We now have definitive confirmation that Sunrun is preparing for an IPO. The company filed its initial S-1 registration statement with the SEC on June 25 and it gives us some detail into what could be one of the hottest solar IPOs in 2015.
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Sunrun is a residential solar company, but it's unlike competitors in the industry like SolarCity , Vivint Solar , and SunPower . Below, I'll walk through how this company is different from competitors and how they stack up against each other.
What you need to know about Sunrun's IPO Sunrun isn't exactly the same company as SolarCity and Vivint Solar, who are vertically integrated residential solar installers who own the value chain outside of manufacturing solar panels (which SolarCity is getting into). Traditionally, it's been a middleman, providing financing, sales and quoting tools, and other services to installers who could choose a number of panel manufacturing partners.
That model changed a little when Sunrun acquired REC Solar's residential solar unit in 2014 to integrate into sales and installation as well. Now, it has a three-pronged approach: direct-to-customer, partner, and strategic partner channels.
When it comes to size, Sunrun is the second largest system financer in the U.S. behind SolarCity. But it hasn't grown nearly as quickly as Vivint Solar in recent years, who is down the second largest installer in the U.S. on an ongoing basis. SunPower isn't far behind Sunrun but it plays in the high end of the market and is currently capacity constrained.
Source: Company earnings releases and SEC filings
Sunrun's estimated retained value was $1.1 billion as of March 31, so depending what the market cap of the company is at IPO the stock could be an intriguing value.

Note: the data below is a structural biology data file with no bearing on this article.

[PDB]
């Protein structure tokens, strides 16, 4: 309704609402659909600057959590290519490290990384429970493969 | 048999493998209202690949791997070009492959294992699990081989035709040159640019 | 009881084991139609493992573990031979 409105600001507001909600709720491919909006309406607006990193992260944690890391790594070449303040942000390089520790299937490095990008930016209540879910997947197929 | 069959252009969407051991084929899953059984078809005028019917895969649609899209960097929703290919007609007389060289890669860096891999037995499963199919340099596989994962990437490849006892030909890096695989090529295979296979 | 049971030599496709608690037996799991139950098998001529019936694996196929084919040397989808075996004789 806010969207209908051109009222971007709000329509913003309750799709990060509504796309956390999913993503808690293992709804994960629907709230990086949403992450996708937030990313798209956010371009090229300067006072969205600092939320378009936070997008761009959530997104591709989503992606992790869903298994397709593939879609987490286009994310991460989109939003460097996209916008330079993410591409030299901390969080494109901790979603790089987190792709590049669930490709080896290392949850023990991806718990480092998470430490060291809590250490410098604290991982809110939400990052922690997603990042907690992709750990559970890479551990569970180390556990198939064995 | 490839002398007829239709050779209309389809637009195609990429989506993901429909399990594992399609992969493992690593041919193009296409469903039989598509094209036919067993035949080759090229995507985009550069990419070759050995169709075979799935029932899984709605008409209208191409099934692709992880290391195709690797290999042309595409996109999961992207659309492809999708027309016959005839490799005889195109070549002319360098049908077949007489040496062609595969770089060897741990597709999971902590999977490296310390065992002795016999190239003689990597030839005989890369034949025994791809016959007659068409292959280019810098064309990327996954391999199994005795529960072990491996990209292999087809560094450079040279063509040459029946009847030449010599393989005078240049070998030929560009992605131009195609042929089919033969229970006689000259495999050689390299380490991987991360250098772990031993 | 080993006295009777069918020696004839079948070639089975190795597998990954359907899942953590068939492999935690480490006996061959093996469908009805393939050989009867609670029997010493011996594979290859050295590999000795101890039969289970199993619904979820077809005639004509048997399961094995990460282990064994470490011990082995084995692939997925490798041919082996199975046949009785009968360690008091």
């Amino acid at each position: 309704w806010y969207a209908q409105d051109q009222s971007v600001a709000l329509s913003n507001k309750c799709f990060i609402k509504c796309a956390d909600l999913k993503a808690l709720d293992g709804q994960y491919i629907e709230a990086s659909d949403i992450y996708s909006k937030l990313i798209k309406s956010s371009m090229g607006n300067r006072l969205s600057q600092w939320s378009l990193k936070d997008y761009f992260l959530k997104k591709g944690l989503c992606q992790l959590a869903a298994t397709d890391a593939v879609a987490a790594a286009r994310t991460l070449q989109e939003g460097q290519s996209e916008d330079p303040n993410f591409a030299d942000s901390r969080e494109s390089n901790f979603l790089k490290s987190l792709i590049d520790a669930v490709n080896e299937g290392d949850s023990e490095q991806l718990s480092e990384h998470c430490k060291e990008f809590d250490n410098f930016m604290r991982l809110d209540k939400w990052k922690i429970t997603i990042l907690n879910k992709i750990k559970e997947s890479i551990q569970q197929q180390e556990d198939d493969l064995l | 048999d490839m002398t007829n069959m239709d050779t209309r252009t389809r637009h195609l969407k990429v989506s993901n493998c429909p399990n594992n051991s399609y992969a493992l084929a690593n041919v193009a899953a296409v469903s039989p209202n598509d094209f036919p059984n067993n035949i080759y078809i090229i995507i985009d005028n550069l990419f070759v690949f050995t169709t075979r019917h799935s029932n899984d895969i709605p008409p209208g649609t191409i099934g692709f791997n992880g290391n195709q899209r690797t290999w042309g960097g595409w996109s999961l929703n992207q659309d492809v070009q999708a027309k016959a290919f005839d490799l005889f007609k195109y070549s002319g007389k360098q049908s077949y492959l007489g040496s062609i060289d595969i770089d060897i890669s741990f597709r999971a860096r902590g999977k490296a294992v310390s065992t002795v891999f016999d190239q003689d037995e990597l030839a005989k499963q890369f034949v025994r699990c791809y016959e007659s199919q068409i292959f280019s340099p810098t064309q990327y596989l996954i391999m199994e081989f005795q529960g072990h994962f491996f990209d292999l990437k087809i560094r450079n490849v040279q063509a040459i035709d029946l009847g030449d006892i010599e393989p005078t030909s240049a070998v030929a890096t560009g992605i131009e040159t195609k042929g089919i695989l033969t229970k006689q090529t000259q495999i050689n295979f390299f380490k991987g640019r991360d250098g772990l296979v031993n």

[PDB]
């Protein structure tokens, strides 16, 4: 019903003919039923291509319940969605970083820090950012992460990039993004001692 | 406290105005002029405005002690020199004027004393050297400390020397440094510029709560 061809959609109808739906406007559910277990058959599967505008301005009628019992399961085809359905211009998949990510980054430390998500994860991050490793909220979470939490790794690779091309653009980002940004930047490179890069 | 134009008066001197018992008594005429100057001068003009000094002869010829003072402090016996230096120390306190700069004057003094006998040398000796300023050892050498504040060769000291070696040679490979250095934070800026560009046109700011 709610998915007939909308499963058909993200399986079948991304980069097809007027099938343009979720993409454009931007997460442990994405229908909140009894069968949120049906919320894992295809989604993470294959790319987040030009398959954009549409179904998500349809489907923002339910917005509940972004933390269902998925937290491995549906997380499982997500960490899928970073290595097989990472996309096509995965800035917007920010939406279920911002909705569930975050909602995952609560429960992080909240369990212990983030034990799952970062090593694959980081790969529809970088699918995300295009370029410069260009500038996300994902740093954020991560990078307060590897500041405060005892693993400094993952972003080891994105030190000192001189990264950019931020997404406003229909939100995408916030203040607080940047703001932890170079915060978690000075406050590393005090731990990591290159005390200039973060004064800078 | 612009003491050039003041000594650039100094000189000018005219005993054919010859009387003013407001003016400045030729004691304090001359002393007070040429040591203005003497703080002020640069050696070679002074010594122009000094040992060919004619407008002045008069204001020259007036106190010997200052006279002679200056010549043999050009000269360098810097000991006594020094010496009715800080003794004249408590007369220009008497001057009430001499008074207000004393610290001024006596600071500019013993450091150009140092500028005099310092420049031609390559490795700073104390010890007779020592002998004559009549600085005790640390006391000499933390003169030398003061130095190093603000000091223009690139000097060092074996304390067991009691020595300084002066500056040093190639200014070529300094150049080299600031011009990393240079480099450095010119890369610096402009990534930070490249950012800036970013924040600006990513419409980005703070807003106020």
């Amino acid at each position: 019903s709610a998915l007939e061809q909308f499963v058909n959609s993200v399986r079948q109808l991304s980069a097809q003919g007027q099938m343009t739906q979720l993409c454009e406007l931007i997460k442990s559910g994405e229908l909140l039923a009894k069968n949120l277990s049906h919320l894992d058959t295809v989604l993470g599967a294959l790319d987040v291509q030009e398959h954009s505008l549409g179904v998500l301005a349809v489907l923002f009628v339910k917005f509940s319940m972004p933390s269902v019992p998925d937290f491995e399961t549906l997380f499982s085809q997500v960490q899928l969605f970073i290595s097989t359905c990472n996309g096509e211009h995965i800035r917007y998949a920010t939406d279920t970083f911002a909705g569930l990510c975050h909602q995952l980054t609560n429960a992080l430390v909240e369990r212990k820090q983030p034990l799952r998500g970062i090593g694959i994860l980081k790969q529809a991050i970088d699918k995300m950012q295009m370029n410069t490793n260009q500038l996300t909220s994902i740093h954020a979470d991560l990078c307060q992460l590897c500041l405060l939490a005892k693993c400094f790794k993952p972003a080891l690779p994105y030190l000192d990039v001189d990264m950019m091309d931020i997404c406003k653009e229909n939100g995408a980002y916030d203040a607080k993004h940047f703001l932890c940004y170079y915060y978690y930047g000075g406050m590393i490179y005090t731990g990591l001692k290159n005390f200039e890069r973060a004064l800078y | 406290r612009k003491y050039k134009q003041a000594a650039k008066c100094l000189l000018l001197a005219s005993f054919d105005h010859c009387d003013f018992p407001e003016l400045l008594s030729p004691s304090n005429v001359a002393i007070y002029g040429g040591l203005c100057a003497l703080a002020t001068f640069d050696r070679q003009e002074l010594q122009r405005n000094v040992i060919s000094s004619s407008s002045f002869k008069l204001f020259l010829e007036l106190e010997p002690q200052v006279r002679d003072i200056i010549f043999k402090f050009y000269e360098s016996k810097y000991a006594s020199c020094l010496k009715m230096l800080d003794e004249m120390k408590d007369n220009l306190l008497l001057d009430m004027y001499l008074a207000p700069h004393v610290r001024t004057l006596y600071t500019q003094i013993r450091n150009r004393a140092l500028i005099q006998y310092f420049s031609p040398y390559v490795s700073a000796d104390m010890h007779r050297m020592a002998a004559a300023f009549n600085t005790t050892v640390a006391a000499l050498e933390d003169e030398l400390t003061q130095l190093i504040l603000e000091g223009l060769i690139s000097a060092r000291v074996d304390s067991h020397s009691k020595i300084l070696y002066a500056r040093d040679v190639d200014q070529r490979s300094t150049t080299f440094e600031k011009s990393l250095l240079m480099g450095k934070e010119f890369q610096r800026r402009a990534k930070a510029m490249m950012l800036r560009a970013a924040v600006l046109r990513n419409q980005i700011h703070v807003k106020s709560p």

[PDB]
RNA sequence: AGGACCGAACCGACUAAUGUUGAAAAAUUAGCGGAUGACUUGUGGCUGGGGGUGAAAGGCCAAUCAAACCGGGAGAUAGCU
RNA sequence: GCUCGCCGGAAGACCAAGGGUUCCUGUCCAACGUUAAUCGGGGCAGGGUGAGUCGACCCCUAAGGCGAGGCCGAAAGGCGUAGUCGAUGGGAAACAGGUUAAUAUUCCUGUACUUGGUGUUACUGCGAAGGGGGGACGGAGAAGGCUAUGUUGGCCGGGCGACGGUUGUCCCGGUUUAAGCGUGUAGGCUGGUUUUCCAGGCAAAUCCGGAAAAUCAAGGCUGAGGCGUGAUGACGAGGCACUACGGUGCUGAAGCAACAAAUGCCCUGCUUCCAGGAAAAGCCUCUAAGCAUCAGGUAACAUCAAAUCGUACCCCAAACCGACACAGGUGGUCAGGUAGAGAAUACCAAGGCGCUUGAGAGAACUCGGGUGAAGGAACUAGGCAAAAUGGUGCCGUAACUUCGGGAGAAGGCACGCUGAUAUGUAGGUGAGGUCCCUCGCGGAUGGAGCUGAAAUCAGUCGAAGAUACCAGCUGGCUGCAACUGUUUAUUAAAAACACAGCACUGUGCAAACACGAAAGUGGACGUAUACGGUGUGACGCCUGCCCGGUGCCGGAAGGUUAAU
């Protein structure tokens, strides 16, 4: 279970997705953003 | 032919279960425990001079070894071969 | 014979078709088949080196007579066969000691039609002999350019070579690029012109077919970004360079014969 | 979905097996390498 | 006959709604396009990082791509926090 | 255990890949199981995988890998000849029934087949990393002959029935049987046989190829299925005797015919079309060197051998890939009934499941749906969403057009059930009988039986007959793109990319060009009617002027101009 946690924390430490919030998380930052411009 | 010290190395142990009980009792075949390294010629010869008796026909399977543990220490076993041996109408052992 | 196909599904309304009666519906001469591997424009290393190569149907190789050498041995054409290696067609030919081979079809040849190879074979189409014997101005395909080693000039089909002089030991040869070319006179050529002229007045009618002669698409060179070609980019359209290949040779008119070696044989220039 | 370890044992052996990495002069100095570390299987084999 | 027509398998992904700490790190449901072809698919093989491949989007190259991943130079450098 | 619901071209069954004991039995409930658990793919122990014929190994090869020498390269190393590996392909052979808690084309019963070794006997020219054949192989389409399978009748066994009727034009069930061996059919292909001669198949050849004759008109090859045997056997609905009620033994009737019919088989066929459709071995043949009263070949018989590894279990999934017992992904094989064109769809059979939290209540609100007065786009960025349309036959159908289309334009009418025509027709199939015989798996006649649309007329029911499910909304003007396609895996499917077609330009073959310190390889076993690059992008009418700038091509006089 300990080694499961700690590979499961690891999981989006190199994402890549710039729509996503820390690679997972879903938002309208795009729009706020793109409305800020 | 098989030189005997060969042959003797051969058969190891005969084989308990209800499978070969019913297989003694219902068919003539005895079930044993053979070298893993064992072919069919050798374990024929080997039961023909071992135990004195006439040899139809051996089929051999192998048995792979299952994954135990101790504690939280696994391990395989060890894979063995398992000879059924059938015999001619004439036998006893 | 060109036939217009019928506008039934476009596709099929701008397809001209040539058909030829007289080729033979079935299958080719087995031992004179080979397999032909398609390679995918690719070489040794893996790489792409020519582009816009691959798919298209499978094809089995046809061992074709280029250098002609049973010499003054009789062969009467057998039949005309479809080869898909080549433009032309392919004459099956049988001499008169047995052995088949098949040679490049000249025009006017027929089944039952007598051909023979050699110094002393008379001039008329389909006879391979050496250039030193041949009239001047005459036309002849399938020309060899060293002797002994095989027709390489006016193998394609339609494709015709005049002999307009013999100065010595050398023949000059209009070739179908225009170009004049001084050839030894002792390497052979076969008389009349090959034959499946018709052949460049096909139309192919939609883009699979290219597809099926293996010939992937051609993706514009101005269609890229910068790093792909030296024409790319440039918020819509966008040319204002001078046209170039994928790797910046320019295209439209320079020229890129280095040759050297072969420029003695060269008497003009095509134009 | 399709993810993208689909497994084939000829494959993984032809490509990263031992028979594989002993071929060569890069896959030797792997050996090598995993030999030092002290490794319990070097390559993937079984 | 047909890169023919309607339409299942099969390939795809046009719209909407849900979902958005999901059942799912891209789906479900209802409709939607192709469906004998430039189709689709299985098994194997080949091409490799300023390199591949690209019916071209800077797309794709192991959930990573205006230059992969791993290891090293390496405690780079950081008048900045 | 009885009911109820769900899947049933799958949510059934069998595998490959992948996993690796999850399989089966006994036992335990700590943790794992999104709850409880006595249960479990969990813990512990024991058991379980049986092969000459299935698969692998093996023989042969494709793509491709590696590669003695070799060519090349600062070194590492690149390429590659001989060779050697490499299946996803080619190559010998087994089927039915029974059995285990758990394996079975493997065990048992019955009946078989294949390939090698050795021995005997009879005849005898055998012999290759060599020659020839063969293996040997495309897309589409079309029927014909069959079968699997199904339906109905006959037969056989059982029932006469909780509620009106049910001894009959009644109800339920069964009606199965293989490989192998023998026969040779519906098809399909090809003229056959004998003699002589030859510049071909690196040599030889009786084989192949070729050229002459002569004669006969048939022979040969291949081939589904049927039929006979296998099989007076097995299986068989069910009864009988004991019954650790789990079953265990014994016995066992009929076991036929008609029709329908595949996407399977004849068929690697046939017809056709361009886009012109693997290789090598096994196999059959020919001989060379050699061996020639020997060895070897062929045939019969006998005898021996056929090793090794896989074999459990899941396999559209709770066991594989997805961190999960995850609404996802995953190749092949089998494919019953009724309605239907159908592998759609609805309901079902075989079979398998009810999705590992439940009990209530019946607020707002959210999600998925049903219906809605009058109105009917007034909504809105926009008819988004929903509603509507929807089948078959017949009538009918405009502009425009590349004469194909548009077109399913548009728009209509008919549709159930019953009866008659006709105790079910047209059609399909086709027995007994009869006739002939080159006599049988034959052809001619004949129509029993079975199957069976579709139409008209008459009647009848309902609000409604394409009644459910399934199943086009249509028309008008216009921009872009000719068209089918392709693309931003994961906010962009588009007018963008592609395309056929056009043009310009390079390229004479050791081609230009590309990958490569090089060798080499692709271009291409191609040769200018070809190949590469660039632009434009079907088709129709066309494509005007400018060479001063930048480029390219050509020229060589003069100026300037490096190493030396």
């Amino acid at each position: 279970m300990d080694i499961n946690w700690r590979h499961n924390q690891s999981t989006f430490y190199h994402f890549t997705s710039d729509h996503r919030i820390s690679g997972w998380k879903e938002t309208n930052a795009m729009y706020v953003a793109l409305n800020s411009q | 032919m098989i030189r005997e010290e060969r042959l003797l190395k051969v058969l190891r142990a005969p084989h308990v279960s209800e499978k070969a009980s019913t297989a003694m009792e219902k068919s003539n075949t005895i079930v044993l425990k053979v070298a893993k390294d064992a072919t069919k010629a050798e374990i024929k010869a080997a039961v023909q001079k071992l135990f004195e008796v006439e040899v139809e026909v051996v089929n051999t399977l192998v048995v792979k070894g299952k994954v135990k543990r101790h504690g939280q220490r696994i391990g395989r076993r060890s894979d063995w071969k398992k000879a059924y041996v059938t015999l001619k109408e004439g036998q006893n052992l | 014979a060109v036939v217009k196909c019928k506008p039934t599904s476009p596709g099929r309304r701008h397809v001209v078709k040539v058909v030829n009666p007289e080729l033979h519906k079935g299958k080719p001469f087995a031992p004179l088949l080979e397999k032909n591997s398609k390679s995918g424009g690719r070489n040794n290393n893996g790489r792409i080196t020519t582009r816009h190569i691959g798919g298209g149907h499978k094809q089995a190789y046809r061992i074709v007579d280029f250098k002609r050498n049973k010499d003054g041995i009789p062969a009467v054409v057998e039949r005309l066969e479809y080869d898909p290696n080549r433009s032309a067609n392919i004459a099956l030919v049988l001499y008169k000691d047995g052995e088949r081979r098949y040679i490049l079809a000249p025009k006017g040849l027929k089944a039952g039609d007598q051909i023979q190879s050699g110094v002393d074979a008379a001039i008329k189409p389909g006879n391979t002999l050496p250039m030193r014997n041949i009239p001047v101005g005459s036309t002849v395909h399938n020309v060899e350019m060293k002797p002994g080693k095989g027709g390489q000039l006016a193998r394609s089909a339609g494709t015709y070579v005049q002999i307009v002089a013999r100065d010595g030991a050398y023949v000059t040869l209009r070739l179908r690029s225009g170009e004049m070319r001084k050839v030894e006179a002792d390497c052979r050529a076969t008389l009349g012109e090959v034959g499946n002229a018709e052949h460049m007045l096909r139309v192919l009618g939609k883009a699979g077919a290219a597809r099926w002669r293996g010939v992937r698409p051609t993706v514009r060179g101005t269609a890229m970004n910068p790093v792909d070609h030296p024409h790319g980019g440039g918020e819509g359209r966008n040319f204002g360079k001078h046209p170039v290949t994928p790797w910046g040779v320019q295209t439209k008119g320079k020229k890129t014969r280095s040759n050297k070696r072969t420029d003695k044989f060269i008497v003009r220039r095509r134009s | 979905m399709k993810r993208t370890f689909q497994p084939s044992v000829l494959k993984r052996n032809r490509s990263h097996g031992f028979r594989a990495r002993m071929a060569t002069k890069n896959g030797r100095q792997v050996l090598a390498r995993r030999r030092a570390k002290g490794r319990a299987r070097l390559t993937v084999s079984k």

The problem with being a financing company While Sunrun has built a business out of providing services to solar installers, which has worked out well so far, it puts the company in a challenging position going forward. SolarCity and Vivint Solar have become one-stop shops for residents looking to go solar and they control the cost structure up and down the supply chain. Sunrun doesn't have that across its business and relies on partners to do most of their installing, much like SunPower does.
From a technology standpoint, Sunrun doesn't have any differentiation either. It buys off the shelf solar panels from REC Solar and other suppliers and uses traditional inverters as well. It even used racking from Zep Solar until SolarCity bought that company.
Differentiation in solar is key We don't know all of the details about Sunrun's IPO and the price will matter, but the long-term success of the company may depend on how it differentiates itself from the competition. Companies big and small are targeting the booming residential solar market and unless you have a higher efficiency panel, larger sales force, lower cost structure, or another differentiator it will be tough to make money. Sunrun's $75.9 million in losses in 2014 and $18.0 million in losses in the first quarter show that.
No matter what, this is an IPO to watch because Sunrun is one of the bigger players in the solar space. Just be sure to watch what management does with the $100 million or more from a proposed offering. That may determine the company's fate more than what it's done in the past will.
The article Upcoming Solar IPO Could Give Investors Another Residential Solar Play originally appeared on Fool.com.
Travis Hoium owns shares of SunPower. The Motley Fool recommends SolarCity. The Motley Fool owns shares of SolarCity. Try any of our Foolish newsletter services free for 30 days. We Fools may not all hold the same opinions, but we all believe that considering a diverse range of insights makes us better investors. The Motley Fool has a disclosure policy.
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